PyWeek 4 post-mortem

2007-04-10 14:24:16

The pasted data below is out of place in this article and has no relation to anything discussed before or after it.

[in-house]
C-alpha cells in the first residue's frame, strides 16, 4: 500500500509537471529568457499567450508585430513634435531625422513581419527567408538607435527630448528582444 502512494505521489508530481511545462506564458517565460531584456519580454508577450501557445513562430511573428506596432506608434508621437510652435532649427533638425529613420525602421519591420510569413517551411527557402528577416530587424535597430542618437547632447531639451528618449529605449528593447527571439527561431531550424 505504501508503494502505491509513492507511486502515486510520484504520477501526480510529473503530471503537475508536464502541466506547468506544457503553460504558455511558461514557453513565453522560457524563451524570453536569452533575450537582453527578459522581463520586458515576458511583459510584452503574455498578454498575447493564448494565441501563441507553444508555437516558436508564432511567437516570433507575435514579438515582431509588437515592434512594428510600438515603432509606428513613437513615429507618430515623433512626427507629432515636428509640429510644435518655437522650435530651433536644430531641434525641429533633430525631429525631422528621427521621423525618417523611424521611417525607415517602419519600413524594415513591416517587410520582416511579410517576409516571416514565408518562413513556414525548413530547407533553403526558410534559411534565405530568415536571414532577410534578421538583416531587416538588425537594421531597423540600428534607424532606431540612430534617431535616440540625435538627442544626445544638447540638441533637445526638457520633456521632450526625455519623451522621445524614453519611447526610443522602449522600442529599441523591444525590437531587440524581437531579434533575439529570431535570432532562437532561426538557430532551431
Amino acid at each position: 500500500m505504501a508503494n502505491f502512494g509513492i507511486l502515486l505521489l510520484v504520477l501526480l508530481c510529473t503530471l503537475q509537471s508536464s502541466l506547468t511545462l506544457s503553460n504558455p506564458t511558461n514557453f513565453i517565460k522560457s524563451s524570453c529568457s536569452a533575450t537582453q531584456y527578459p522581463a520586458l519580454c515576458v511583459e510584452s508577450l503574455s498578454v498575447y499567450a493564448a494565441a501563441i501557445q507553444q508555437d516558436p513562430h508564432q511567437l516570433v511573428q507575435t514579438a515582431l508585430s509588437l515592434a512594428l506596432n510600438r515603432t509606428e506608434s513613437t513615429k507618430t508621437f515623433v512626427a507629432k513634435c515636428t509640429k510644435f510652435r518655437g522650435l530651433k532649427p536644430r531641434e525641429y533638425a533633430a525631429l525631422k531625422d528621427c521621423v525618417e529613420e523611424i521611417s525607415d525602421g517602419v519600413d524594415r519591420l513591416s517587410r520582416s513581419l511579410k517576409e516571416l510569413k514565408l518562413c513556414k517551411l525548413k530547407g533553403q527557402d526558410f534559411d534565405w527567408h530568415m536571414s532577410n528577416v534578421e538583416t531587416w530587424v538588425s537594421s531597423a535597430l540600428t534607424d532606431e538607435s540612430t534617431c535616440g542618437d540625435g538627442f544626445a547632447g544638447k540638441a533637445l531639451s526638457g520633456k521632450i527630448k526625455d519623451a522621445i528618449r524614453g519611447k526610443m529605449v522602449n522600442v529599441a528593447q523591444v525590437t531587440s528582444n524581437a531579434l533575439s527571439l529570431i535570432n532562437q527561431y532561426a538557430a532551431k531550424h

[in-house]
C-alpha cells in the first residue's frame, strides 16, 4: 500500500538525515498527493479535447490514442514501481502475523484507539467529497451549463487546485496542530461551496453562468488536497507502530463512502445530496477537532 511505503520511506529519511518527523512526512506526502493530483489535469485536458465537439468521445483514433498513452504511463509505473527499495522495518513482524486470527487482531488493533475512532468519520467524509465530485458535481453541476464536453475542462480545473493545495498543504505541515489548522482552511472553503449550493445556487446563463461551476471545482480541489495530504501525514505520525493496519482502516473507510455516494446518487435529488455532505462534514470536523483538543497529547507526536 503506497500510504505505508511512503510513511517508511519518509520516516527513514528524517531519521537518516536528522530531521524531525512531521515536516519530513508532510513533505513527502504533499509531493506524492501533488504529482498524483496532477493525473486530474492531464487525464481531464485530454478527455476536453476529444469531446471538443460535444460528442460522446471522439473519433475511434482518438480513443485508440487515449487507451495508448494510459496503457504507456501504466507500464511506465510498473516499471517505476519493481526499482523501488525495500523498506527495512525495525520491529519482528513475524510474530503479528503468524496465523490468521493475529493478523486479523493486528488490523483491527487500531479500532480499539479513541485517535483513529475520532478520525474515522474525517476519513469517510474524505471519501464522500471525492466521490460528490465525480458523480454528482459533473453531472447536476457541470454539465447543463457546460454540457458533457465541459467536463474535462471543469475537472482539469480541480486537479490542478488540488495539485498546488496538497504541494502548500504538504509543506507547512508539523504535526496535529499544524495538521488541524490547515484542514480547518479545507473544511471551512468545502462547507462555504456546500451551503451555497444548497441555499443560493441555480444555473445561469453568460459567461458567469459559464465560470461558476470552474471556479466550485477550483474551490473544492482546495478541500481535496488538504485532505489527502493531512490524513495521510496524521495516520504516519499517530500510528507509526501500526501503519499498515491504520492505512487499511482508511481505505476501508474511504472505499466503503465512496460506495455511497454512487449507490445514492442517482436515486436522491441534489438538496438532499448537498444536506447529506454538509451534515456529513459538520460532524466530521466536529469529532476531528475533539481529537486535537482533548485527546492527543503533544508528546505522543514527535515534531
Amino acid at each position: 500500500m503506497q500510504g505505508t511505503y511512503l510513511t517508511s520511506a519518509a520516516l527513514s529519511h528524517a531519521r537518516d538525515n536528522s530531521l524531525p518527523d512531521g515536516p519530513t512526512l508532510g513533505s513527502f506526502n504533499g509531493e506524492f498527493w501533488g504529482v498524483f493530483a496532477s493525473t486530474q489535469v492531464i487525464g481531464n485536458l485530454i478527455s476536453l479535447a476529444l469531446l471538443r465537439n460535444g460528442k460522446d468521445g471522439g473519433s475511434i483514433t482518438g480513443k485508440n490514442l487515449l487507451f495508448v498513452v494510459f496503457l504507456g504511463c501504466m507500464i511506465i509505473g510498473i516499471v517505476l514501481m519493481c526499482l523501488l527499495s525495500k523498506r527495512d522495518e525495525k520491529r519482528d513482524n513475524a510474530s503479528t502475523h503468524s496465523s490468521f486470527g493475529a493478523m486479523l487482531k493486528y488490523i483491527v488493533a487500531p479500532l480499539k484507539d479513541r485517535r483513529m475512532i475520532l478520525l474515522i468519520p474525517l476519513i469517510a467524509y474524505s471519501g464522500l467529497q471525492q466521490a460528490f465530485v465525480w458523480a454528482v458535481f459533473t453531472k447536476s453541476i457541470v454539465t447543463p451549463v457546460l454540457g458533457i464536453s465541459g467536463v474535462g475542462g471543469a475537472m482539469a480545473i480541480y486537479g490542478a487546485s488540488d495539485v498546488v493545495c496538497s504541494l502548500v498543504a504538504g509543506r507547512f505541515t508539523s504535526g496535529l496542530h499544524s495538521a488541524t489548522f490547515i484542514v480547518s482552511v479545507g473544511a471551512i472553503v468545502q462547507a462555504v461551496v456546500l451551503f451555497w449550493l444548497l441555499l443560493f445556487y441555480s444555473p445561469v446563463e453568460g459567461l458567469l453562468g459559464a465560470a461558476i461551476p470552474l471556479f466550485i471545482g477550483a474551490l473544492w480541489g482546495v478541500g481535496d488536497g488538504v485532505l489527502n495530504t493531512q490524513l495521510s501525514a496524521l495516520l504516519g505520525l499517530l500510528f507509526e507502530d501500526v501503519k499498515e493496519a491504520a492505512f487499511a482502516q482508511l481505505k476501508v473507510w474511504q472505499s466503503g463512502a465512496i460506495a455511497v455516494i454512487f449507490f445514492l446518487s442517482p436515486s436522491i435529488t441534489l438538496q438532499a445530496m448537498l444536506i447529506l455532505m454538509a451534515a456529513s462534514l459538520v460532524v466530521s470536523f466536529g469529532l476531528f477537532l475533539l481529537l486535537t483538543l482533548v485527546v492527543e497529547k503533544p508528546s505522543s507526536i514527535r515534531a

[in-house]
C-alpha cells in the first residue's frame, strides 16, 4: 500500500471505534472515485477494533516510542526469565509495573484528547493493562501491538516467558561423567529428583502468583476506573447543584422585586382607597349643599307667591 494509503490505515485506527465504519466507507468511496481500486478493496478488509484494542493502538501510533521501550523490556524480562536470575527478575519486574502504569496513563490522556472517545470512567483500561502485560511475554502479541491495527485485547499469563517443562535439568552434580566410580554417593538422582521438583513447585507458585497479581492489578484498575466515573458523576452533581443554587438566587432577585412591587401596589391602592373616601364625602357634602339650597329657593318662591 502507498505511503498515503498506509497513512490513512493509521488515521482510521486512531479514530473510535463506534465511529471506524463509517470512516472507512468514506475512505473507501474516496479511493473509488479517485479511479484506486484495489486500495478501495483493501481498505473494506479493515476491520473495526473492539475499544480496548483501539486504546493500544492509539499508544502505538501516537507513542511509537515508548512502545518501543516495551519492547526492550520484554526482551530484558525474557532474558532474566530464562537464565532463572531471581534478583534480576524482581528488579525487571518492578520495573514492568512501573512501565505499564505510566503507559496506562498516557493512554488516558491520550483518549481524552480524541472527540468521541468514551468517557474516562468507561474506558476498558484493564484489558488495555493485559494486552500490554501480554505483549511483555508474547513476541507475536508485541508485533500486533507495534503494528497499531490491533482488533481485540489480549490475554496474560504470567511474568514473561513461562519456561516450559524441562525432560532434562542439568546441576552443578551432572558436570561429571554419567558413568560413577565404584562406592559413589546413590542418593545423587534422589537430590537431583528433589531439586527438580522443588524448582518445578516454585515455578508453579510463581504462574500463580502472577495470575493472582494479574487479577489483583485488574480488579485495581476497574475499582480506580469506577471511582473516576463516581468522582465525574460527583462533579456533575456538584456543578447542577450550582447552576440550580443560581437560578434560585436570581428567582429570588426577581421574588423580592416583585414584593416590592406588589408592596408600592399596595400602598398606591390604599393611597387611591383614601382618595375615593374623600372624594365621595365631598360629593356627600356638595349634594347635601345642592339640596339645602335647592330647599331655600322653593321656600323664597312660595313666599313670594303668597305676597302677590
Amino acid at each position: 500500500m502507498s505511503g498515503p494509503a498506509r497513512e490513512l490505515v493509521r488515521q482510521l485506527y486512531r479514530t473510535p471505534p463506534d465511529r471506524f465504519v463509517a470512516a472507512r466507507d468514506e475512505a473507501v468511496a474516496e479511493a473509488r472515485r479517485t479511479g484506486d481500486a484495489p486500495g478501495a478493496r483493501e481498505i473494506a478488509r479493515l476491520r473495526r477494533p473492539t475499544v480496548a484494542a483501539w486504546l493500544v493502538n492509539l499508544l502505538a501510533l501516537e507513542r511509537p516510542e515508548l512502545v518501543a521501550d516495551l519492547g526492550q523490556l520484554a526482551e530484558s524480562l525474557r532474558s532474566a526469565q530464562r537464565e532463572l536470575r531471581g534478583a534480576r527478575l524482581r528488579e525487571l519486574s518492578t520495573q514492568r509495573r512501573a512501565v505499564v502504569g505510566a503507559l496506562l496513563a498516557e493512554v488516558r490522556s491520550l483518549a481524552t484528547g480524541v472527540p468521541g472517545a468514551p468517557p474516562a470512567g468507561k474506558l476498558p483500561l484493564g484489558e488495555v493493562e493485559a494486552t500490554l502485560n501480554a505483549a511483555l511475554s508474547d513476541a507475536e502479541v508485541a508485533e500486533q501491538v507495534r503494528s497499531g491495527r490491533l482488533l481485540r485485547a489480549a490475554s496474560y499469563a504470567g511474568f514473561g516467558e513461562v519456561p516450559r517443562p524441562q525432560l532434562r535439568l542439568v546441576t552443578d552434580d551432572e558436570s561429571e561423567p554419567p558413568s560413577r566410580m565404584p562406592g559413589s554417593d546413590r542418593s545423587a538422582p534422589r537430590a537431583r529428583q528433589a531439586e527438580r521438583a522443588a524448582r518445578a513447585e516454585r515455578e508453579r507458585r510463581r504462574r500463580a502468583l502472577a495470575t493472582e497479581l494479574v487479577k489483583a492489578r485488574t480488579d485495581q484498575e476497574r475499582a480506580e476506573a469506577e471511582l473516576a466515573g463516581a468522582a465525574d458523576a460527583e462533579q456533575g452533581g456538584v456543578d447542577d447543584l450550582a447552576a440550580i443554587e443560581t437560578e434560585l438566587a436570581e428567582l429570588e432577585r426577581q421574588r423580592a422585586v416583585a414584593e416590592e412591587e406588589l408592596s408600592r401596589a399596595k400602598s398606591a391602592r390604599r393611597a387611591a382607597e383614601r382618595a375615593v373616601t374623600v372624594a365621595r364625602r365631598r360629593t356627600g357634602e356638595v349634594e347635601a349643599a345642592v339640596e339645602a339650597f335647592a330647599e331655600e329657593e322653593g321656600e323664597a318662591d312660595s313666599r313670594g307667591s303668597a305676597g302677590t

Another year, another PyWeek. In case you missed it, my entry was delta-v. Here's my thoughts on how it went, what I learned, what I'll do next time. Sorry for the longevity. For interest, my previous two PyWeek entries were Brains in 2004 [with another programmer and an artist] and Nelly's Rooftop Garden in 2006 [post-mortem ]. **Game Design** Like last year, I started with no design, or even ideas (for the theme that was voted in). I had committed myself to these goals though: * Making a 3D game instead of the usual 2D fare. Incidentally, this removed most of the advantage of using pyglet (since getting a GL context in pygame is not particularly different). * Creating a look that isn't cartoony, and gameplay that isn't "silly". These are commonly seen on pyweek entries (both of my previous ones), and in indie games in general. I think this look is a bit of a cop-out, because it's relatively easy to draw cartoon characters, have them move in silly ways and choose colours that don't go together. Of course, not being an artist I was basically dooming myself to disappointment here. * Making the game *hard*. Because I'm not much of a gamer, I find this tricky to judge. My previous efforts turned out to be far too easy for anyone who plays games even semi-regularly. Going 3D but lacking any character animation tools or library meant it had to be first-person. And because I lack imagination, that meant it had to be an FPS. I didn't figure out the game design until day 2: An orbital city has fallen into the clouds. It's your job to boost it back into orbit by activating various systems around the city. After each boost, the city is further from Earth, and so has less gravity, allowing you to reach more areas (this is both the theme element and primary novelty of the game). There are some extradimensional creatures which seek to hamper your efforts. The "city" very quickly was revised to be an orbiting space station or satellite, after thinking about how good a modeller I am not. I had some very specific influences in mind during the week: * ICO and Shadow of the Collossus. Both games have largely untold back-stories (nowhere in delta-v is the story revealed). The baddies are based on the small creatures from ICO: small, shadowy, difficult to focus on -- I think they're really scary, and tried to make my ones similar. The lack of a HUD (besides the crosshair, without which shooting with any accuracy is impossible): the use of motion-blur in place of a health meter was very deliberate, as was the placement of the weapon charge indicator on the weapon itself. * Unreal Tournament 2004 -- the game of choice in the graphics lab at uni. I've only recently started playing, and am quite the amateur compared to the guys that play regularly. I tried to recreate the feel and dynamics, especially of the low-gravity maps. The weapon is also a based on the "instagib" friendly-fire. **Implementation** You can read sketchy in-progress diary entries on the PyWeek site. The main point was that I tried to get gameplay in early. In both *Brains* and *Nelly* this was added only in the final hours. This didn't leave time for tweaking or experimenting, or even deciding whether or not the idea would work. I have a friend whose day job is writing mobile phone games, and he explained to me sometime last year how gameplay is implemented even before graphics: an action-oriented boxing game began life as basically a text adventure. While I didn't take things to that extreme (among other reasons, I hadn't completely figured out the gameplay when I started), I did have the majority of the triggers for winning/losing implemented by day three. Getting the complete game together though needed the whole level (station) to be designed and modelled first. It was finished on day 6, which is a good 24 hours better than last year, so I'm pleased with that, though that's an obivous thing to tackle more next time. I did unfortunately get bogged down rewriting existing, working code (the OBJ loader). This is a habit I'm breaking very slowly; I knew I was doing bad while I was doing it, but that was nearly balanced by some pretty good justifications (the existing loader had no support for named objects within the file, for drawing meshes efficiently outside of a display list, or for accessing the polygons and materials programmatically). [Incidentally, I was reading the latest on COLLADA last week and I'm excited: we need to base pyglet's 3D object model around it.] **How it works** For lack of a real level editor, I used Wings 3D to model the entire station in one file. The indoor sections are separate objects, allowing me to toggle the walls into locked/wireframe for easier editing. The player's starting position, baddie spawn points, particle emitter sources are all just cubes placed in the appropriate place. The triggers that the player walks over are two-sided faces co-planar with the floor but raised slightly above it. When the level is loaded, objects ("meshes" in delta-v source) are retrieved by name from the loaded OBJ file. They are compiled into display lists explicitly (objects that change material obviously cannot be compiled). When not compiled, meshes are drawn one material at a time with interleaved vertex arrays. This is not noticeably slower (by FPS counter) than using a display list (because Python is so freakin' slow compared to the graphics bus). euclid is used for vector math (I tried some matrix math too, but it didn't work... maybe a euclid bug, maybe not). I discovered some bugs in euclid that can be chalked up to it never being used before. More importantly, I discovered that its geometry classes are really useless. Who needs to find the closest distance between two abstract geometries? Why is there no method to determine the contact point(s) of a collision? Why can't transforms be applied to the geometries? I'm planning a big rethink of all this, including making it easier to add more geometries (delta-v includes rough Ellipsoid and ConvexPolygon classes, neither of which can be easily integrated into euclid without hacking the library). If euclid had included the functionality it should have, I probably would've saved two days of development (I'm not too quick with the maths). The player and baddies are represented by an ellipsoid for finding body collisions, and a line segment where you'd normally find your shin (for finding floor collisions). The environment is a set of ConvexPolygons, which can be approximately tested for collision with the ellipsoids (Google for the "bevelling" problem of why it's not exact). Player/baddie collisions are modelled as ellipsoid/ellipsoid. There's some bug here which you can see if you turn on collision visualisation (in, but it's not noticeable in game. Originally every ellipsoid was checked against every polygon every frame. This worked fine until I added more than two or three baddies, which killed performance. My quick-n-hacky solution was to bin the polygons into a sparse uniform grid (a dict with (x,y,z) coordinate keys). I think this is a really good Pythonic solution: dicts are fast and easy. In C, dicts would be very tricky, and I'd probably use a BSP tree or octree, both of which would be tricky and slow (or complicated to avoid the function recursion) in Python. The game has around 22,000 grid cells populated with an average of 3 polygons each. Grid cells are more than twice the radius of the player or baddie, so checks against more than one cell are relatively uncommon. (Note that the grid is static with the geometry: the player or baddies are not inserted into it). **Final thoughts** I'm waiting on feedback from gamers, to see if I got the FPS dynamics right, and how hard the game is. The game is easy to mod: all the gameplay is within "" and the OBJ files it specifies. Could delta-v become the Python equivalent of the Unreal engine? Probably not.. but hey, look! An FPS in Python! [Richard just pinged me: "dude, your game is teh cool, but haaard"] :-)